There are moments when he seems to teeter on the edge of some newer, more interesting insight. In a sequence about trans bathroom laws, he walks right up to a line that seems primed for a reversal of his previous transphobic bits, which he was criticized for in earlier specials. After a setup to explain that transness is just inherently funny (an almost identical bit to the one he uses in his Netflix special Equanimity), Chappelle seemed to be setting up a different idea, one about the awful unfairness of trans bathroom restrictions. “Could you imagine having to present your birth certificate to take a shit at a Walmart in North Carolina?” he says. It seems like the beginning of an obvious twist in another direction, where the observed absurdity might be about the regulations rather than about trans people. Instead, the joke doubles back on Chappelle’s own perspective again. He imagines himself in that bathroom, feeling freaked out by a hypothetical woman who might walk in and then “pull out a dick” next to him. In addition to being unfunny (and cruel), it feels frankly unimaginative.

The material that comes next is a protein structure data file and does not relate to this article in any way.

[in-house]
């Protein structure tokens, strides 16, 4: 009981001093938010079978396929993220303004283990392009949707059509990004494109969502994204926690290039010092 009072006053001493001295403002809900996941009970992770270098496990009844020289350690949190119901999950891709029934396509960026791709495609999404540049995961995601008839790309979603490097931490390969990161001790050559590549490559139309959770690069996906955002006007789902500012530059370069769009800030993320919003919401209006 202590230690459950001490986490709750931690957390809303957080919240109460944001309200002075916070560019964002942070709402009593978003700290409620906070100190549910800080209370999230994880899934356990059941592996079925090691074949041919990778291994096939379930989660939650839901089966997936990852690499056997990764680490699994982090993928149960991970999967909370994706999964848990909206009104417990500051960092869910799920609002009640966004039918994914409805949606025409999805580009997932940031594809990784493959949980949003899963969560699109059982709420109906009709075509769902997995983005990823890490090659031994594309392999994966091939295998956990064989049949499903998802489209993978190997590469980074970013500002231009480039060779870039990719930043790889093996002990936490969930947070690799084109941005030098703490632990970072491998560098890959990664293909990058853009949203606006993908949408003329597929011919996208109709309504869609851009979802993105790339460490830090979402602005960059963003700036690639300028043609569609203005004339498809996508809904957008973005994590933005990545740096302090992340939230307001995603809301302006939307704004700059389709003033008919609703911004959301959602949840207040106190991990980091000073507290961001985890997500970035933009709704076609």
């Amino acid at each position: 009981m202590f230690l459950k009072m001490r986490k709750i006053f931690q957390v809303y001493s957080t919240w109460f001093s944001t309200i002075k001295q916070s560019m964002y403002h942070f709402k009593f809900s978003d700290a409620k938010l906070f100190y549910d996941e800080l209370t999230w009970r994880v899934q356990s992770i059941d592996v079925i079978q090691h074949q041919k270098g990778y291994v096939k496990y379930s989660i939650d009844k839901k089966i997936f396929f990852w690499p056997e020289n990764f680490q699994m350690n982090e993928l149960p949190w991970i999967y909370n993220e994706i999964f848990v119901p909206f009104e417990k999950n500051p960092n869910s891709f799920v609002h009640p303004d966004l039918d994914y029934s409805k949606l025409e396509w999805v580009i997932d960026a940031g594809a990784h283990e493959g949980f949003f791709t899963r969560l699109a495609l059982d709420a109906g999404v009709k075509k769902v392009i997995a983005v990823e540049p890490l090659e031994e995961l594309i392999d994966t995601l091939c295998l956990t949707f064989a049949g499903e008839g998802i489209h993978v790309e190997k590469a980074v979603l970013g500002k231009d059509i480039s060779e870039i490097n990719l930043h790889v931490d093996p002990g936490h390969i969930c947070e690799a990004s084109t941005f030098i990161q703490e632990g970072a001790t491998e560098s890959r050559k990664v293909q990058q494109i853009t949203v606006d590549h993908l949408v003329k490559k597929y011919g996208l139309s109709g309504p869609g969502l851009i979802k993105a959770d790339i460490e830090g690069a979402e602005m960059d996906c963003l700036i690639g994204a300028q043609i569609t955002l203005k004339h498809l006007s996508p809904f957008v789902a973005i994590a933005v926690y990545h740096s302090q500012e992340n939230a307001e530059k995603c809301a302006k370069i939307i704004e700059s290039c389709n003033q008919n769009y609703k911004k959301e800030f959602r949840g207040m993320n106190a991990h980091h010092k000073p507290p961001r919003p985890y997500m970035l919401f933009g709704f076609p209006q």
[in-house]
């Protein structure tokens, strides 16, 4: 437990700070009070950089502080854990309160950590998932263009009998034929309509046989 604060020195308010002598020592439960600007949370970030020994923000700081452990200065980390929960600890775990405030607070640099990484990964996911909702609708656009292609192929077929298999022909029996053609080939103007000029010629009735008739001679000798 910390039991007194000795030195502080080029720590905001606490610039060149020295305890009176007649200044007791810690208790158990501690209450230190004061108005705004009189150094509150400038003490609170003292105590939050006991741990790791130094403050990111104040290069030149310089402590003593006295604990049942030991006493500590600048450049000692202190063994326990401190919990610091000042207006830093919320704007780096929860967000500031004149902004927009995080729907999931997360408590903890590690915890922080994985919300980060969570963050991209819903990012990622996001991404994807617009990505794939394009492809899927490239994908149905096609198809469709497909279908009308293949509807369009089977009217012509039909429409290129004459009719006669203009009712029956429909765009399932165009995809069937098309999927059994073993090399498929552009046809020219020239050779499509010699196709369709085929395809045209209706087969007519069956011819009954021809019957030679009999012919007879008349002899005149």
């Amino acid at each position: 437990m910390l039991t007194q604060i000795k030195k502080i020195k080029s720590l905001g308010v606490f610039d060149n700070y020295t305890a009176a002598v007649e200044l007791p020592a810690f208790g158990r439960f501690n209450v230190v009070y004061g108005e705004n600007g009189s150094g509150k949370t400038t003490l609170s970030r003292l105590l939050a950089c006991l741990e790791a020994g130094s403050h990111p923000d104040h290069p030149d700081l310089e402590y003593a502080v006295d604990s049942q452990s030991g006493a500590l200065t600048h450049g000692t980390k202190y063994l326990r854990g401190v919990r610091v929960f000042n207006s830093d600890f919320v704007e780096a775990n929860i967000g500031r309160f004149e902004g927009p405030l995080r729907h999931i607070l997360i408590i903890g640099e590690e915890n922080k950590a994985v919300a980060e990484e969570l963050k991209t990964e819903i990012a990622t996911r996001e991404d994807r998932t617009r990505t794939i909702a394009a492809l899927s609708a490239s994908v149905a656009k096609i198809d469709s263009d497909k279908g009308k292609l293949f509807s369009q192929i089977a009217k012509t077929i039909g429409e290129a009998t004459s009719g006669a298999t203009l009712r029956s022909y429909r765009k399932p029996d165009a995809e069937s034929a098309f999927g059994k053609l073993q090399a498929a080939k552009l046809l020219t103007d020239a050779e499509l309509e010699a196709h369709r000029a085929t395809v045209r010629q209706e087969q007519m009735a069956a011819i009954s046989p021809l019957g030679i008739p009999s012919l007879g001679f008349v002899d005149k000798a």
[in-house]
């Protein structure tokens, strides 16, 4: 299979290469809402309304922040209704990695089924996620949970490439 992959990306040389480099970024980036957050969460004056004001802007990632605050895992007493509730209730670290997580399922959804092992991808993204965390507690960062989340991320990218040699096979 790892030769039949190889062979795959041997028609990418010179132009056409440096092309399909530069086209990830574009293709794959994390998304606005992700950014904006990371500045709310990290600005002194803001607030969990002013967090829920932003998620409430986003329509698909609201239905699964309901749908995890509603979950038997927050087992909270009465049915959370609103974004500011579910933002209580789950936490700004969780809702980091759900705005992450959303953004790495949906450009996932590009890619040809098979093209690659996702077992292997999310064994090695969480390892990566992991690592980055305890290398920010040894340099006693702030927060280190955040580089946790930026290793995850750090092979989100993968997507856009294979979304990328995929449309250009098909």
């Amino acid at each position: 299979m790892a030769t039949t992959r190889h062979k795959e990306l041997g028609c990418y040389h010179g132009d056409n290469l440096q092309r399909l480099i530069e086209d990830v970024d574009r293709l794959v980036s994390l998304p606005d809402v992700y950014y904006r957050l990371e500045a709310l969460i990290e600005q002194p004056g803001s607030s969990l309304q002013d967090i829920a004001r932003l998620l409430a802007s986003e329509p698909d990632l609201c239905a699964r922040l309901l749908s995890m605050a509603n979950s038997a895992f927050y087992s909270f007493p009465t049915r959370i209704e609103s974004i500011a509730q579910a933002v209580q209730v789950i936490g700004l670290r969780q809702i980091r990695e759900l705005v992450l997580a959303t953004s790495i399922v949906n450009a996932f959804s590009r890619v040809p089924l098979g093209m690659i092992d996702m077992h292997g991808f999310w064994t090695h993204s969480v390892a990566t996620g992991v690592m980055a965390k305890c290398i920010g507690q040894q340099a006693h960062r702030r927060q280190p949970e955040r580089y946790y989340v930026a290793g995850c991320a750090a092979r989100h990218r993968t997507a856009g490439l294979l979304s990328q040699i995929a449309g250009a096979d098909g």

On the same day Chappelle opened, Netflix released Aziz Ansari’s new special Right Now. Although neither of them likely intended it to be that way, it’s hard not to notice that the two male comics, both grappling with their legacies, chose to engage with overlapping material. Both Ansari and Chappelle point to Michael Jackson and R. Kelly as use cases for thinking about what a bad man actually looks like, and both indict their audiences for their roles in bringing down good men. It gets even closer: Both Ansari and Chappelle deliberately single out the youngest-looking audience member they can find, and then joke about that person potentially being a victim of either Jackson or Kelly.
In this case, though, the differences between them are more interesting than the overlap. When Ansari pulls a 10-year-old onstage in his special, he puts himself in the mock position of Michael Jackson, pointing to the kid and yelling “I don’t know him!” The joke is on Jackson (and, implicitly, on Ansari and his own misconduct allegations). In Chappelle’s hands, that line goes, “You’re 15? Sorry to tell you, but you’re squarely in R. Kelly’s range.” The joke, such as it is, lands on the 15-year-old would-be victim.